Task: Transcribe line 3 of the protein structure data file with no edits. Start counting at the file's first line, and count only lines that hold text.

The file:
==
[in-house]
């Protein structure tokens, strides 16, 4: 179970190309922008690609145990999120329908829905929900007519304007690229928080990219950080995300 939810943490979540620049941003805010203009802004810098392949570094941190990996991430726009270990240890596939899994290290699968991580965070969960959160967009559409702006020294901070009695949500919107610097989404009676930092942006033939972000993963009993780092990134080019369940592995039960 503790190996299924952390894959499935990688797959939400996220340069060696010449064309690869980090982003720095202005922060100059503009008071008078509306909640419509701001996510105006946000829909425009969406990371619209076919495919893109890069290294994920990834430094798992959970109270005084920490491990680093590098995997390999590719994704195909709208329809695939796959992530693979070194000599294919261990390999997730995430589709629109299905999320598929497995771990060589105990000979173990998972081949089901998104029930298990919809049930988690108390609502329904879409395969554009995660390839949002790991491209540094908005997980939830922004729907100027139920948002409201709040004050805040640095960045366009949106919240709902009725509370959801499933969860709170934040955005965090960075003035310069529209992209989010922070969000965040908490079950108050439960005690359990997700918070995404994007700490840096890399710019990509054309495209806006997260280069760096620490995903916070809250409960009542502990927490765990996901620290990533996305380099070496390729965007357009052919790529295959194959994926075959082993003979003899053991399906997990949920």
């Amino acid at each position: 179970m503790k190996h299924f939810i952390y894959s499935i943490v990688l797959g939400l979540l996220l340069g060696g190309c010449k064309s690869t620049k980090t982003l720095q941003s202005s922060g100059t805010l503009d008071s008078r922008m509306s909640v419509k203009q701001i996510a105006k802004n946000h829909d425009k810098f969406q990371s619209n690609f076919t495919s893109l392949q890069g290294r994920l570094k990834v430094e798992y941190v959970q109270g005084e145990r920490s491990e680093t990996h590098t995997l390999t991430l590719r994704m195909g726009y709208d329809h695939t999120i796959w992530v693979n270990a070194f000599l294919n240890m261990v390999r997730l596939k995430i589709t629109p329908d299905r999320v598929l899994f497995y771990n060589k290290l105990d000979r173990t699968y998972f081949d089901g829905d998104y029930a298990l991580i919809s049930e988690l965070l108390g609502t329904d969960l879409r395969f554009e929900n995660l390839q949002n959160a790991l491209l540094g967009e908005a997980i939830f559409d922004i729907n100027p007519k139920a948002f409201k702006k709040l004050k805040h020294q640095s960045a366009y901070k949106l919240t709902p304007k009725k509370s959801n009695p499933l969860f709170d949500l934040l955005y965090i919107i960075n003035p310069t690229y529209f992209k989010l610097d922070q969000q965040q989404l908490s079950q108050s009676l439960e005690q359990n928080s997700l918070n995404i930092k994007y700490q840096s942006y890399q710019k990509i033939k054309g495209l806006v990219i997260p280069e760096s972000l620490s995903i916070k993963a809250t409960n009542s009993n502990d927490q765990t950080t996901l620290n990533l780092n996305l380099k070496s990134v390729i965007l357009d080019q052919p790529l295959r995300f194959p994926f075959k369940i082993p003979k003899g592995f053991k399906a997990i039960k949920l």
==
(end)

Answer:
């Amino acid at each position: 179970m503790k190996h299924f939810i952390y894959s499935i943490v990688l797959g939400l979540l996220l340069g060696g190309c010449k064309s690869t620049k980090t982003l720095q941003s202005s922060g100059t805010l503009d008071s008078r922008m509306s909640v419509k203009q701001i996510a105006k802004n946000h829909d425009k810098f969406q990371s619209n690609f076919t495919s893109l392949q890069g290294r994920l570094k990834v430094e798992y941190v959970q109270g005084e145990r920490s491990e680093t990996h590098t995997l390999t991430l590719r994704m195909g726009y709208d329809h695939t999120i796959w992530v693979n270990a070194f000599l294919n240890m261990v390999r997730l596939k995430i589709t629109p329908d299905r999320v598929l899994f497995y771990n060589k290290l105990d000979r173990t699968y998972f081949d089901g829905d998104y029930a298990l991580i919809s049930e988690l965070l108390g609502t329904d969960l879409r395969f554009e929900n995660l390839q949002n959160a790991l491209l540094g967009e908005a997980i939830f559409d922004i729907n100027p007519k139920a948002f409201k702006k709040l004050k805040h020294q640095s960045a366009y901070k949106l919240t709902p304007k009725k509370s959801n009695p499933l969860f709170d949500l934040l955005y965090i919107i960075n003035p310069t690229y529209f992209k989010l610097d922070q969000q965040q989404l908490s079950q108050s009676l439960e005690q359990n928080s997700l918070n995404i930092k994007y700490q840096s942006y890399q710019k990509i033939k054309g495209l806006v990219i997260p280069e760096s972000l620490s995903i916070k993963a809250t409960n009542s009993n502990d927490q765990t950080t996901l620290n990533l780092n996305l380099k070496s990134v390729i965007l357009d080019q052919p790529l295959r995300f194959p994926f075959k369940i082993p003979k003899g592995f053991k399906a997990i039960k949920l």